Social Research Glossary
Citation reference: Harvey, L., 2012-20, Social Research Glossary, Quality Research International, http://www.qualityresearchinternational.com/socialresearch/
This is a dynamic glossary and the author would welcome any e-mail suggestions for additions or amendments. Page updated 19 December, 2019 , © Lee Harvey 2012–2020.
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Deconstructivism is a school of architecture based on the philosophical theory of deconstruction.
Deconstructivism in architecture, is also called deconstruction. It is a postmodern approach to architecture that began in the late 1980s.
It is characterized by ideas of fragmentation, non-linear design and illusion suggesting imminent collapse. There is a view that argues that deconstruction applied to architecture is not a new 'ism', or even avant garde, but a revelation and reassessment of the problematics that face all architecture.
This seems to be the only use of the term deconstructivism in the 21st Century. However, towards the end of the 20th century the term was in a formative state in relation to the notion of deconstruction and there was a lack of clear distinction between deconstruction and deconstructivism.
There is considerable debate as to whether deconstruction in literature, art or architecture constitutes an 'ism'. It might be said to be a distinct approach to literary criticism although the term deconstruction has been rigidly adhered to rather than deconstructivism in this context. In art, deconstruction occurs in modern art since post-impressionism as much of it has been directed to a reappraisal of taken-for-granteds of perception. In this sense, there is no specific deconstructionist approach and the term could be used loosely to refer to more-or-less any modern art since the turn of the century.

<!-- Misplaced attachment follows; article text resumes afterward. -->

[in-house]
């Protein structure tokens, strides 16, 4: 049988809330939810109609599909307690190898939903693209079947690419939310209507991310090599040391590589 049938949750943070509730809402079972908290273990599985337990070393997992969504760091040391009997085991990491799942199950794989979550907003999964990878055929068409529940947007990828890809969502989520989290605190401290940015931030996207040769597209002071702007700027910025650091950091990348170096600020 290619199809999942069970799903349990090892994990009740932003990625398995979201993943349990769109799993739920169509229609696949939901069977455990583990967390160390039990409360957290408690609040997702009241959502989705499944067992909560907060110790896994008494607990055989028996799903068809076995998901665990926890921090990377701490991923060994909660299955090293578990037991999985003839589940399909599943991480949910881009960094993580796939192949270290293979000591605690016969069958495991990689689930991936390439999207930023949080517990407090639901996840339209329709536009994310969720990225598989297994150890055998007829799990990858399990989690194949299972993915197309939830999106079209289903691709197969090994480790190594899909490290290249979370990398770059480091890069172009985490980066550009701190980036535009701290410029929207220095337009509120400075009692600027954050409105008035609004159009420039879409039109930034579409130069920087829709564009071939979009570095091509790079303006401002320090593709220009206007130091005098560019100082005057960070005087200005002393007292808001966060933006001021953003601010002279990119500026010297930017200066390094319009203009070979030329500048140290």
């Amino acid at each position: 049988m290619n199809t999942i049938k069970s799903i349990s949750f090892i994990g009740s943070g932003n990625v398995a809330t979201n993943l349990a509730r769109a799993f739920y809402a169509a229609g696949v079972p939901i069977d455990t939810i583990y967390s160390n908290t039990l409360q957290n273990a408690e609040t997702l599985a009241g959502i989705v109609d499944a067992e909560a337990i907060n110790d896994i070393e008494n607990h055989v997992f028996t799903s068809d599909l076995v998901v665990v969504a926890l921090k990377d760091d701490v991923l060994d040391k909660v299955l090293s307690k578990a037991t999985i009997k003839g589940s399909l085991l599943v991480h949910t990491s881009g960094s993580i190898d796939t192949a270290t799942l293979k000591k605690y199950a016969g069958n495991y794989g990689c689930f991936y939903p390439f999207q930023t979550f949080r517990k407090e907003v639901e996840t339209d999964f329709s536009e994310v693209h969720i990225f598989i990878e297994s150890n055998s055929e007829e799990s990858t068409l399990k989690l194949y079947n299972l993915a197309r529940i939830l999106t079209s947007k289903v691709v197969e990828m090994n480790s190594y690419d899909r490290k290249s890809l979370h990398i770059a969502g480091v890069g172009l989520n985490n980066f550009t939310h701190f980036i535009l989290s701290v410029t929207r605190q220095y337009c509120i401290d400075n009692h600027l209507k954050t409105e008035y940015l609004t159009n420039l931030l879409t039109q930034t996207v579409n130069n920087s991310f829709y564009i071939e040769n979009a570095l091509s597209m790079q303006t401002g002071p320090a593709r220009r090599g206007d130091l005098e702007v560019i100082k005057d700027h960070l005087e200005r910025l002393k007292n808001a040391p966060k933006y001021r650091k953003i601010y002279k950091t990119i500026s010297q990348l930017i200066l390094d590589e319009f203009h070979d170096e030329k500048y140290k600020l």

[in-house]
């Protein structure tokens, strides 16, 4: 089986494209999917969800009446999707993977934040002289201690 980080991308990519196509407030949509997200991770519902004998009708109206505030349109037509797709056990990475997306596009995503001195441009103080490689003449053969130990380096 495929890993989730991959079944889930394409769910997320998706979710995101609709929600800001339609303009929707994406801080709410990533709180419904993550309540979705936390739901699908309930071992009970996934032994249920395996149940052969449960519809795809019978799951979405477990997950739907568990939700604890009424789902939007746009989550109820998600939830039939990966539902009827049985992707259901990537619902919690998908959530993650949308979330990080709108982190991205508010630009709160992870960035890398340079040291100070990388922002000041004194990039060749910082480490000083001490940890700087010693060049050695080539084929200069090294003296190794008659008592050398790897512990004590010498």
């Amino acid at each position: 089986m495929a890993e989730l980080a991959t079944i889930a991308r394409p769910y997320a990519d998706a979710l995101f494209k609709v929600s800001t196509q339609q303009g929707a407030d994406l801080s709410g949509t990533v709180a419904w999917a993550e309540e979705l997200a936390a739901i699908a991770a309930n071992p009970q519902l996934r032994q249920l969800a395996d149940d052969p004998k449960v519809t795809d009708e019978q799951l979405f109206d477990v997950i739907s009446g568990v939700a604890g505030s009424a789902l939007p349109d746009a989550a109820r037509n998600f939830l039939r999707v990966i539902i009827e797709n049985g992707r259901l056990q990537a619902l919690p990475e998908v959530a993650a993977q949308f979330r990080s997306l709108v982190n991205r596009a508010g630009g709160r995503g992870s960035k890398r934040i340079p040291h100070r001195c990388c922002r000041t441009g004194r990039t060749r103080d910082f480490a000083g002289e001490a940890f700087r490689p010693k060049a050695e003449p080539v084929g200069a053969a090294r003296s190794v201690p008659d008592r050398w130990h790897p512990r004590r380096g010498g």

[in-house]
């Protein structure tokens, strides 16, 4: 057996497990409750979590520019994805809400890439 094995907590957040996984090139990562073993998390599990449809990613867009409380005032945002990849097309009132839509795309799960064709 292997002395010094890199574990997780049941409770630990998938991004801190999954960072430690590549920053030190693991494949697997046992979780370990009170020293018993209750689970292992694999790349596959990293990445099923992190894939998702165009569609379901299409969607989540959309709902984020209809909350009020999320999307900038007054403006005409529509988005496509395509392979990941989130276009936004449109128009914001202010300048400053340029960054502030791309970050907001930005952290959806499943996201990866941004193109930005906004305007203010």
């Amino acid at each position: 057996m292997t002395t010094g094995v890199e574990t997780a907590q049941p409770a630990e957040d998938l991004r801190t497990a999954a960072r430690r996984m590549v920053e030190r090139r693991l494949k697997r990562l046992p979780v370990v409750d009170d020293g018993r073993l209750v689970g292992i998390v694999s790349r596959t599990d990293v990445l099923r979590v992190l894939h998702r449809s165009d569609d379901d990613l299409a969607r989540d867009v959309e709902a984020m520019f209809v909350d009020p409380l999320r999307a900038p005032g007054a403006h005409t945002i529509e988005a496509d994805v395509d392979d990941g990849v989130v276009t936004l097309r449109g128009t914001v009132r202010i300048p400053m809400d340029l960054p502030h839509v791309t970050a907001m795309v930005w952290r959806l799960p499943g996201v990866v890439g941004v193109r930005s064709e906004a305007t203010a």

[In 1993 I noted that architecture may yet develop a deconstructivist style or approach, but as it is only just developing the ideas of deconstruction it is difficult to say whether this will occur.]
Gardner quoted in http://artslice.blogspot.co.uk/2008/11/deconstruction-in-architecture.html (accessed 15 January 2013, still available 17 December 2016):
(accessed 15 January 2013, still available 17 December 2016):
'Deconstruction in architecture proposes to disorient the observer. To this end, the conventional categories of architecture are set aside and our expectations based upon them upset. Order, harmony, balance, symmetry, regularity, clarity, consistency, continuity, completeness are replaced by their negatives: disorder, dissonance, and so on. We are meant to be confused by a haphazardry of volumes, masses, planes, borders, lighting, locations, directions, spatial relations and disguised structural facts. According to deconstructionist theory, it's the very absence of the assurances given us by habit and the traditional architecture that create the presence of a deconstructed building.' (Gardner) [ quote unsourcd ]
copyright Lee Harvey 2012–2020
copyright Lee Harvey 2012–2020